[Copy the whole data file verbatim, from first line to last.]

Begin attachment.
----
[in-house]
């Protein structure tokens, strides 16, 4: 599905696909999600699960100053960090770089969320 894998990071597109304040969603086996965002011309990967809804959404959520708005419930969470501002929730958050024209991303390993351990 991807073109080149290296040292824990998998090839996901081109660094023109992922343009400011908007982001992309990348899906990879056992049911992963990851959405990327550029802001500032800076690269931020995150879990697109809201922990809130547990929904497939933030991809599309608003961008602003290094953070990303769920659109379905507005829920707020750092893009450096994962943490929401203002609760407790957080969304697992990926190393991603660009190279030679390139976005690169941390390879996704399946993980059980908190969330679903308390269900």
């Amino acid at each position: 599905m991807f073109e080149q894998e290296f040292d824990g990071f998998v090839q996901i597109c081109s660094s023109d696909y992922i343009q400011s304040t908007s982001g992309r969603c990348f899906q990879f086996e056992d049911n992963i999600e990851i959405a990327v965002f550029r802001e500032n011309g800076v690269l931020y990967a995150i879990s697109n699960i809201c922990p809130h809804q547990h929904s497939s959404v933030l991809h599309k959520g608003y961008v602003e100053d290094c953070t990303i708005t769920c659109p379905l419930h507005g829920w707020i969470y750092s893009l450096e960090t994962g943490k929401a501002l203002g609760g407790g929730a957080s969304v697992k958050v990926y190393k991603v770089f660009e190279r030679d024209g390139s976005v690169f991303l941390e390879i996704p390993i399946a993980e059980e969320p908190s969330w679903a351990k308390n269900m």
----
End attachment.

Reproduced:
[in-house]
């Protein structure tokens, strides 16, 4: 599905696909999600699960100053960090770089969320 894998990071597109304040969603086996965002011309990967809804959404959520708005419930969470501002929730958050024209991303390993351990 991807073109080149290296040292824990998998090839996901081109660094023109992922343009400011908007982001992309990348899906990879056992049911992963990851959405990327550029802001500032800076690269931020995150879990697109809201922990809130547990929904497939933030991809599309608003961008602003290094953070990303769920659109379905507005829920707020750092893009450096994962943490929401203002609760407790957080969304697992990926190393991603660009190279030679390139976005690169941390390879996704399946993980059980908190969330679903308390269900």
């Amino acid at each position: 599905m991807f073109e080149q894998e290296f040292d824990g990071f998998v090839q996901i597109c081109s660094s023109d696909y992922i343009q400011s304040t908007s982001g992309r969603c990348f899906q990879f086996e056992d049911n992963i999600e990851i959405a990327v965002f550029r802001e500032n011309g800076v690269l931020y990967a995150i879990s697109n699960i809201c922990p809130h809804q547990h929904s497939s959404v933030l991809h599309k959520g608003y961008v602003e100053d290094c953070t990303i708005t769920c659109p379905l419930h507005g829920w707020i969470y750092s893009l450096e960090t994962g943490k929401a501002l203002g609760g407790g929730a957080s969304v697992k958050v990926y190393k991603v770089f660009e190279r030679d024209g390139s976005v690169f991303l941390e390879i996704p390993i399946a993980e059980e969320p908190s969330w679903a351990k308390n269900m």